Knowledge Management in the Palestinian Public Sector

Knowledge Management in the Palestinian Public Sector

S. I. Shumali, Bahaa Awwad
DOI: 10.4018/978-1-5225-9639-4.ch022
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The importance of the study stems from both theory and practice. In theory, it is hoped that this study will contribute to the attention of researchers to conduct further applied studies in this important field, in addition to administrative literature. For this reason, it is rare for local Palestinian studies to be conducted in this context, despite the efforts of some local studies on knowledge management but not their reflection on organizational innovation. In practical terms, its importance derives from the fact that it is conducted on an important and vital sector in the Palestinian economy, namely, the public sector, for the sector's effective efforts to develop the Palestinian society in various fields.
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Contemporary organizations of all kinds are facing a wave of rapid changes and development that has swept the world today; the most significant and influential change is the information and technology revolution which adopts the advanced scientific knowledge and the optimal use of information flowing from the great advances in computer technology and the Internet. Consequently, knowledge has become the most important strategic source as well as the most powerful and influential factor in the success or failure of the organization (Al-Zatma, 2011, p. 2).

Knowledge management is considered as one of the contemporary intellectual developments that has been initially proposed as a new framework and approaches to the study and understanding of institutional work. It has rapidly become a practical application more appropriate to rapid changes in the business world. Its role has increased after it has been shown that building and maintaining competitive advantage depends primarily on knowledge assets and investment in these assets in order to promote continuous creativity which is also one of the components of the growth of competitive advantage for as long periods as possible (Al-Khouri, 2015, p. 7).

Knowledge management is what ensures the generation, distribution and application of knowledge in today's organizations to help them make rational management decisions, promote creativity, increase competitiveness, achieve strategic objectives of these organizations, increase their value, and finally improve their performance. It has been argued that not all information is knowledge and not all knowledge is valuable; therefore, organizational management should capture and employ useful knowledge in the organization's activities and operations (Al-Faris, 2010, p. 60).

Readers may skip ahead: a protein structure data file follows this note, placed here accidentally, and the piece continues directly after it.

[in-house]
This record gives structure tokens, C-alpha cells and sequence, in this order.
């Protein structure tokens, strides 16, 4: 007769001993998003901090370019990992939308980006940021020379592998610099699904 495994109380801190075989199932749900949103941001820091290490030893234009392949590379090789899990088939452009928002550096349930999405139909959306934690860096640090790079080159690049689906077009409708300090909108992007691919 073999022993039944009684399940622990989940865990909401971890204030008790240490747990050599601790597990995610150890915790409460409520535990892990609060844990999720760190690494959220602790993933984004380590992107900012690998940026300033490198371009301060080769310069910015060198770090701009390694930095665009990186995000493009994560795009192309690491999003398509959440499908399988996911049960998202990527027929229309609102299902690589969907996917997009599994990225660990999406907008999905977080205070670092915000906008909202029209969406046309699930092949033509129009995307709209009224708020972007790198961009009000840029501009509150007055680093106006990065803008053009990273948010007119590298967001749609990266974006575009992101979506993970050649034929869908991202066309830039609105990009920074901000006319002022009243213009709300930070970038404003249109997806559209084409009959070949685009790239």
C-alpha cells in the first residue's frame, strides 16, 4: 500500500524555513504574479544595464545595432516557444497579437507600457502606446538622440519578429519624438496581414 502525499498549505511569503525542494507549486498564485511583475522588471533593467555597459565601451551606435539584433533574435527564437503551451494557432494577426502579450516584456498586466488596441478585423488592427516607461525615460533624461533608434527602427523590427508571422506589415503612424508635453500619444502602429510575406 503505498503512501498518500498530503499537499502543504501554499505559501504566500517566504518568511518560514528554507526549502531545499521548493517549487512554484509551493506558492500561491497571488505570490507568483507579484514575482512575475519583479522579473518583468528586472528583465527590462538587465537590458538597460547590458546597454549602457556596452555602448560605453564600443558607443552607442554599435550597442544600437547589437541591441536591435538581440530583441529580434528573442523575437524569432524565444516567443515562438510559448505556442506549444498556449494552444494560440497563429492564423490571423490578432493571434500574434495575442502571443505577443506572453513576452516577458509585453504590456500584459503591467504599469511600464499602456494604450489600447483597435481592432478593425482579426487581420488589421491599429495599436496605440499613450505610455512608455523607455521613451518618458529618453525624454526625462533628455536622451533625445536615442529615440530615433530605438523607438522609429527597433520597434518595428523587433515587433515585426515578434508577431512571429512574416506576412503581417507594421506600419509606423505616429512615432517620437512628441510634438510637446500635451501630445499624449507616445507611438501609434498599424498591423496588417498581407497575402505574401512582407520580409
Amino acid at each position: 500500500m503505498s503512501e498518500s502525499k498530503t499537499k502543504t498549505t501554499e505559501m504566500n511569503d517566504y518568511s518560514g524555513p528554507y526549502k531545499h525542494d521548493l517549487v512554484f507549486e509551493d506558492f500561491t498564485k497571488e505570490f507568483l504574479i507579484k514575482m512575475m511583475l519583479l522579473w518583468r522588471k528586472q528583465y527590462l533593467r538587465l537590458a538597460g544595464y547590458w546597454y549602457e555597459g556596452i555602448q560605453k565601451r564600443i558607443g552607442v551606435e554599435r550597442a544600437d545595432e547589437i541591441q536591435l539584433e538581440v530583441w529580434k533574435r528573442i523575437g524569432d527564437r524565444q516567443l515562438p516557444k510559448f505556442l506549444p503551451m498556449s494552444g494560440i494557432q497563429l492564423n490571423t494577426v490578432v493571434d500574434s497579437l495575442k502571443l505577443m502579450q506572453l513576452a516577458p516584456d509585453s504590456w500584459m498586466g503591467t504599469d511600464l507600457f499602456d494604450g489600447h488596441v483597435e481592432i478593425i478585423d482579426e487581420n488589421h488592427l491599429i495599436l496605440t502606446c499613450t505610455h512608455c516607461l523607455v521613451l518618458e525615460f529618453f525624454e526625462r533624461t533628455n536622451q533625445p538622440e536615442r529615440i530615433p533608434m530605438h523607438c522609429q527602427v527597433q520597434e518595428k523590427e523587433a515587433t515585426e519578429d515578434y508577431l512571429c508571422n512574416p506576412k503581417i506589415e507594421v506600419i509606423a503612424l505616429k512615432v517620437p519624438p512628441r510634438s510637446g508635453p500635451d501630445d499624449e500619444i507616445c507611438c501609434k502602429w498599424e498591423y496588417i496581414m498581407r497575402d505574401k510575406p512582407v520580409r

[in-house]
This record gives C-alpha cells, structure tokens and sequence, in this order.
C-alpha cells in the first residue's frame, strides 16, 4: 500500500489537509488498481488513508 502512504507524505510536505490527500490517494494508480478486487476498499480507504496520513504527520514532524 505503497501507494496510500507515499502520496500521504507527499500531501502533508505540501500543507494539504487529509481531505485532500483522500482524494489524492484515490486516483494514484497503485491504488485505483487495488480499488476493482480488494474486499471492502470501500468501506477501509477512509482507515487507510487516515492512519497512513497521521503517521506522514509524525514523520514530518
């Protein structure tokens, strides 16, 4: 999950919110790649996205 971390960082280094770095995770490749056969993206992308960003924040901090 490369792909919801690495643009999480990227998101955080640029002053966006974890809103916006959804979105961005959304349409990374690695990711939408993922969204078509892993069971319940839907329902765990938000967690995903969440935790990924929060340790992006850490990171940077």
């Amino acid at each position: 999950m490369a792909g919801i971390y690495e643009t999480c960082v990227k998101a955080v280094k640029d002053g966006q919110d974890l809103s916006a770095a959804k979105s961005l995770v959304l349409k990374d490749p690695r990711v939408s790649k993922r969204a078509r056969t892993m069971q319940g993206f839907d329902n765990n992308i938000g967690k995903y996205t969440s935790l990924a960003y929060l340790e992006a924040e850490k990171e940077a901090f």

In order to achieve the desired benefit of adopting the knowledge management approach in organizations, the role of the organization's management should focus on the effective use of this approach by employing it until they achieve the strategic goals and operational objectives of the organizations, enhance the organization's various capabilities as well as the skills of its cadres, and achieve the development, improvement and sustainability of these capabilities and skills. The management of the organization should focus on directing knowledge management processes towards achieving and institutionalizing the concept of institutionalization of knowledge. Emphasis should be placed on the implementation of a knowledge strategy which ensures that knowledge management operations in all organizational units are effectively integrated (Olayan, 2008, p.2).

Linking knowledge management to performance is one of the most modern and vital concepts where serious attempts have been made to measure and apply them in the light of the rapid economic, social, and political changes as well as the fluctuations in the local and global levels. This is reflected in the performance level in business organizations which is considered as the borderline between success and failure. The process of making important decisions in an organization (e.g., determining the trends of the organization's activity, determining the whether they are close or away from achieving their goals, implementing plans and programs, and rationalizing the use of resources and the efficiency and effectiveness of the organization) is based on performance (Al-Faris, 2010). P. 61).

Key Terms in this Chapter

Information: Is data that are organized and analyzed in a meaningful way.

Knowledge: Is a mix of contextual information, experiences, rules and values. Knowledge as the understanding, awareness, or familiarity acquired through education or experience; anything that has been learned, perceived, discovered, inferred, or understood.

Knowledge Management: Is the process of reaching organization’s objectives by creating, sharing, storing and using knowledge derived from employees, organization’s practices, and other sources.

Explicit Knowledge: Is knowledge that can be easily collected, organized and transferred through digital means. It can be readily articulated, written down, codified, and shared.

Esoteric Knowledge: Is the knowledge which is highly specialized, formalized, and applicable to narrow domains, that which is found in most scientific disciplines.

Deep Knowledge: Is knowledge that usually related to relatively well-structured scientific and technical domains, and consists of formal theories of behavior of phenomena in those domains.

Data: Are specific, objective facts or observations standing alone, such facts have no intrinsic meaning, but can be easily captured, transmitted, and stored electronically.

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